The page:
One Last Thing on Lefty Puritanism

One common critique of Christianity (and Judaism) is the curious biblical idea of corporate personality. Jewish prophets frequently tend to conflate a people with their patriarch so that “Israel” refers both to the man Jacob and to his progeny or “Edom” to Esau or his heirs. The actions of the individual and the destiny of the people are often oddly overlapped in the Old Testament. The apotheosis of this way of thinking is found in Paul, who sees the sin of Adam as affecting the entire human race so that for the one sin, all die “in” Adam. Likewise, he sees the redemption of Christ as redeeming all “in” Christ.

Not surprisingly, many moderns are turned off by this. They think that “original sin” means we get the blame for what Adam did and protest Christianity as a “religion of guilt”. As one angry professor of mine once derisively sneered about the doctrine of original sin: “If your grandfather was a horse thief, does that make you a horse thief?” Like Pilate, he did not stay for an answer. Village Atheists never seem to have time for that.

Many such people wind up in Seattle, the least churched city in the least churched state in the nation. A couple of years ago, some girl band guitarist (call her “Suzie Q”, I can’t remember her name) killed herself on heroin here in Seattle. So what does the headline in the local Arts Elite mag say the next day?

“Did Seattle Kill Suzie Q?”.

The whole article was aimed at indicting “Seattle”–all of us–for the collective guilt of having a big heroin subculture. It aimed to blame every citizen for their hand in her death. And, of course, once blamed, that’s it. Article over. No possibility of redemption. Just guilt. Boy, what a step up from that religion of guilt, Christianity. Like Mick Jagger says, “Who killed the Kennedys? After all, it was you and me.”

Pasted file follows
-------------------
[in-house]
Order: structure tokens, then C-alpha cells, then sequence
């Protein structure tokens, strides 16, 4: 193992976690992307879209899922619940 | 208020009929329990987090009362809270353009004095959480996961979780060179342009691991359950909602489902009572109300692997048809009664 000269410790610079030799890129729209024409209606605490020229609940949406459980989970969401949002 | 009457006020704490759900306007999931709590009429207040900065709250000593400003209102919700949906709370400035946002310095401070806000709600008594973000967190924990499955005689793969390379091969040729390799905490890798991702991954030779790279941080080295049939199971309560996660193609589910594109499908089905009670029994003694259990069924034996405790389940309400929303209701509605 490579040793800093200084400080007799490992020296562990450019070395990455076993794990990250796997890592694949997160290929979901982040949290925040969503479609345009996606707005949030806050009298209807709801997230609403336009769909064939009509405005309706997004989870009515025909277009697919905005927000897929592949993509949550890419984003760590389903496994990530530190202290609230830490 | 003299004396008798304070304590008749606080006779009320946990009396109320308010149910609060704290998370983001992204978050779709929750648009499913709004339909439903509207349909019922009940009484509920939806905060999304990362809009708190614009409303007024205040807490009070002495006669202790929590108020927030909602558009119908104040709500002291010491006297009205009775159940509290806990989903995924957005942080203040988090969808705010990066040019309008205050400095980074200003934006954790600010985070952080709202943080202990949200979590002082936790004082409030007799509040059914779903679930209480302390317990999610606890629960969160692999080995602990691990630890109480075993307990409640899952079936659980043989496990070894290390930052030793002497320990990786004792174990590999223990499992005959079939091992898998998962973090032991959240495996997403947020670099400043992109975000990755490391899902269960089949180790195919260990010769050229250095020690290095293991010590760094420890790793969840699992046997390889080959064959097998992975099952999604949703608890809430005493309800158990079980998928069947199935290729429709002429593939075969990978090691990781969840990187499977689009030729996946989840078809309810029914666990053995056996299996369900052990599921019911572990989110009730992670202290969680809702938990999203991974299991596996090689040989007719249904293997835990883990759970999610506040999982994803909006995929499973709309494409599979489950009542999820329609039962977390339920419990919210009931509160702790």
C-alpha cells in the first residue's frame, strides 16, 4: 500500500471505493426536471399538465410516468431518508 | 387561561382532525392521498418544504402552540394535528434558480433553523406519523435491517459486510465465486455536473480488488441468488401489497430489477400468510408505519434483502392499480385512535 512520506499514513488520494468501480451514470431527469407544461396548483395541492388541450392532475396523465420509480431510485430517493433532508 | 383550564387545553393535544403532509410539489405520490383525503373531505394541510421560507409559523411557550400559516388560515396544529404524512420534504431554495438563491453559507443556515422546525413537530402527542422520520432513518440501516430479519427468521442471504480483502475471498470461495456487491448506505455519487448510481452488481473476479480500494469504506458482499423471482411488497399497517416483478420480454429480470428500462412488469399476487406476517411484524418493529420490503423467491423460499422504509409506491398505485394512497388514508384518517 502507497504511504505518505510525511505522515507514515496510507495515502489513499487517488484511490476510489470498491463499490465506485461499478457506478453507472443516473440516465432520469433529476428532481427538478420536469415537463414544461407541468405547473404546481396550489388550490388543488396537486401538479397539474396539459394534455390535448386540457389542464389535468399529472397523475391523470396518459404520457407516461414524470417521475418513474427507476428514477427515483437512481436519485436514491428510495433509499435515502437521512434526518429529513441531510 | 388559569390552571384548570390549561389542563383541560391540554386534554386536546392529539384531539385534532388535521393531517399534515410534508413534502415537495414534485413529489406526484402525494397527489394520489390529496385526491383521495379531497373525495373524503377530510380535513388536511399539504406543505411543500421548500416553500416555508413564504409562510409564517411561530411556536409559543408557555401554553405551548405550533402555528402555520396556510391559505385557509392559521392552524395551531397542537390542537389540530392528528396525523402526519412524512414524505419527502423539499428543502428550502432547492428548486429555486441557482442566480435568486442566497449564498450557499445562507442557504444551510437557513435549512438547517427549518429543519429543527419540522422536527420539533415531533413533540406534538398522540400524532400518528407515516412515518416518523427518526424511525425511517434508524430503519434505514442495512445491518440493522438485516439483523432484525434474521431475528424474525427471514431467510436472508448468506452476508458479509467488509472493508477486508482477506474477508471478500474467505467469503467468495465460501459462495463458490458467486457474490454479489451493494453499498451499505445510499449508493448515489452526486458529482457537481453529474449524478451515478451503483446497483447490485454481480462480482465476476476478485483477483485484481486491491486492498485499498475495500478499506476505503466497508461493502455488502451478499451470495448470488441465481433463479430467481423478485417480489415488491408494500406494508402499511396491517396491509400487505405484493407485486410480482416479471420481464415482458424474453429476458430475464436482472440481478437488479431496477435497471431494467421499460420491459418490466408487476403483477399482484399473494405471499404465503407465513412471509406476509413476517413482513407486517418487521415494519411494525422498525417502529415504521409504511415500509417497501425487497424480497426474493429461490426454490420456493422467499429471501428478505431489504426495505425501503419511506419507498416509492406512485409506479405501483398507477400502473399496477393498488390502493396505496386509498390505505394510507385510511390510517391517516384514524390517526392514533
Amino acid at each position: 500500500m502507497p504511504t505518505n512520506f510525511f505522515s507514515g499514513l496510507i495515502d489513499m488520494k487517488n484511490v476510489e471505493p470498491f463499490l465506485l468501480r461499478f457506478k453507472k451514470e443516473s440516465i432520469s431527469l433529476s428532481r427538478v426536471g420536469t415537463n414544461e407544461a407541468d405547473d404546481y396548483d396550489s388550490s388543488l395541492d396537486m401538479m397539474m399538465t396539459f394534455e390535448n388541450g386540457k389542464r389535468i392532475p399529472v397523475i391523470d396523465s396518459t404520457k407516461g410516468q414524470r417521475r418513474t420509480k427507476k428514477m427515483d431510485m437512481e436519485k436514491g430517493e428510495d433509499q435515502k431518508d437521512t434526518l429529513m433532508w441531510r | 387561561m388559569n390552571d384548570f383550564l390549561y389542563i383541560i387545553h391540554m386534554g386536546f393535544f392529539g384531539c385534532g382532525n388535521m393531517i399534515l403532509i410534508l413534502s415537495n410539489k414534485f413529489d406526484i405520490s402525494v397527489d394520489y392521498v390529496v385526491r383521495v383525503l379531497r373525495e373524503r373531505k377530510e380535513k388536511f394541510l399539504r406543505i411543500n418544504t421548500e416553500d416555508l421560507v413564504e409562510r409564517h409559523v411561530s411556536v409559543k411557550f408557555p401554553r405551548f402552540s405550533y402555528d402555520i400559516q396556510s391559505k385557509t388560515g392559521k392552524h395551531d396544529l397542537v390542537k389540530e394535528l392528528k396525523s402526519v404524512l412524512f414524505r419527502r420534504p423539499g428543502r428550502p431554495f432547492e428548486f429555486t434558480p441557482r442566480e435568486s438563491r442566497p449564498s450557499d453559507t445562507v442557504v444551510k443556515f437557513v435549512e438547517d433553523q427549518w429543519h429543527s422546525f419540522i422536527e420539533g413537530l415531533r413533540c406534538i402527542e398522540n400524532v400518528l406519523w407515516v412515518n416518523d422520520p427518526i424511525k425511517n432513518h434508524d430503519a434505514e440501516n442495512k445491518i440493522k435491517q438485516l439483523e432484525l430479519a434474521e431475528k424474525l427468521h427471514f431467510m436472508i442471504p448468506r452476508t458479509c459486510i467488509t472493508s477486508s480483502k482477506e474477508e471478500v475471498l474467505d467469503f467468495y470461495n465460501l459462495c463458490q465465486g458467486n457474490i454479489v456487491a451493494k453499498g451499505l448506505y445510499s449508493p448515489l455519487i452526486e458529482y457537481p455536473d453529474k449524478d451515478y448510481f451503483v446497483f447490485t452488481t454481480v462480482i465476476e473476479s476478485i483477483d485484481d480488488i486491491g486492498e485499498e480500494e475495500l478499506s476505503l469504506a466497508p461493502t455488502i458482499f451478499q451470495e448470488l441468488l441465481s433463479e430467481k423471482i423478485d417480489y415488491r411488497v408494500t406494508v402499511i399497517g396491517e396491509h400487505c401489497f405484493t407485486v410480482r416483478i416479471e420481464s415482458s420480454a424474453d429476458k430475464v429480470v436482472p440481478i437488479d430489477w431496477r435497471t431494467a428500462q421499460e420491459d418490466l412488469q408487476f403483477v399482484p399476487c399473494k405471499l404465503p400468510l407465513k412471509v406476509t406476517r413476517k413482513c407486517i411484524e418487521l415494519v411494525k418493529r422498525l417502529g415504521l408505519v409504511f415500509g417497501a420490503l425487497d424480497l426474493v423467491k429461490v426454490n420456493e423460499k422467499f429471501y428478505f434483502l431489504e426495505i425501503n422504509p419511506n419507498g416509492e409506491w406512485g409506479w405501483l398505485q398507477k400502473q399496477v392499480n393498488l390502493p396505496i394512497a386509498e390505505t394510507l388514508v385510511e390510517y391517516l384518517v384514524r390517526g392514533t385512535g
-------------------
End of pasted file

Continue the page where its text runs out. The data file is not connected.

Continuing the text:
No. I did not kill the Kennedys. I didn’t kill Suzie Q. I never owned a slave, nor did any ancestor of mine (poor Irish that they were). I am guilty of no collective Euroguilt “in” Columbus and don’t much feel like making reparations to people who don’t even have grandparents who were slaves. I do not feel a sense of responsibility for the Holocaust, particularly since my father stayed awake for three solid days servicing the bombers that provided air cover for D-Day.

Now, I did share in the common affliction of original sin (until I was baptized and received the missing life of the Blessed Trinity in my soul), but that does not mean I was “blamed” for Adam’s sin. It means that Adam and Eve lost the life of communion with God they *should* have passed on to us and so I was, like everybody else, born with a spiritual “birth defect”, a hole in my soul where the divine life should have been. Not surprisingly, I acted in accord with my wound and sinned like they did, selfishly trying to suck in any and every creature to fill the hole and trampling over plenty of people in the process. I still sinfully give in to that weakness (it’s called concupiscence) and need to go to confession and try to live a better life afterwards by the grace of Christ.

But, unlike the Leftist Puritan’s hopeless refrain, “You are guilty of murder because you live in Seattle and there is no mercy for you”, I found that Christ could do more than point out real (not imaginary) sin. He could forgive it and take it away.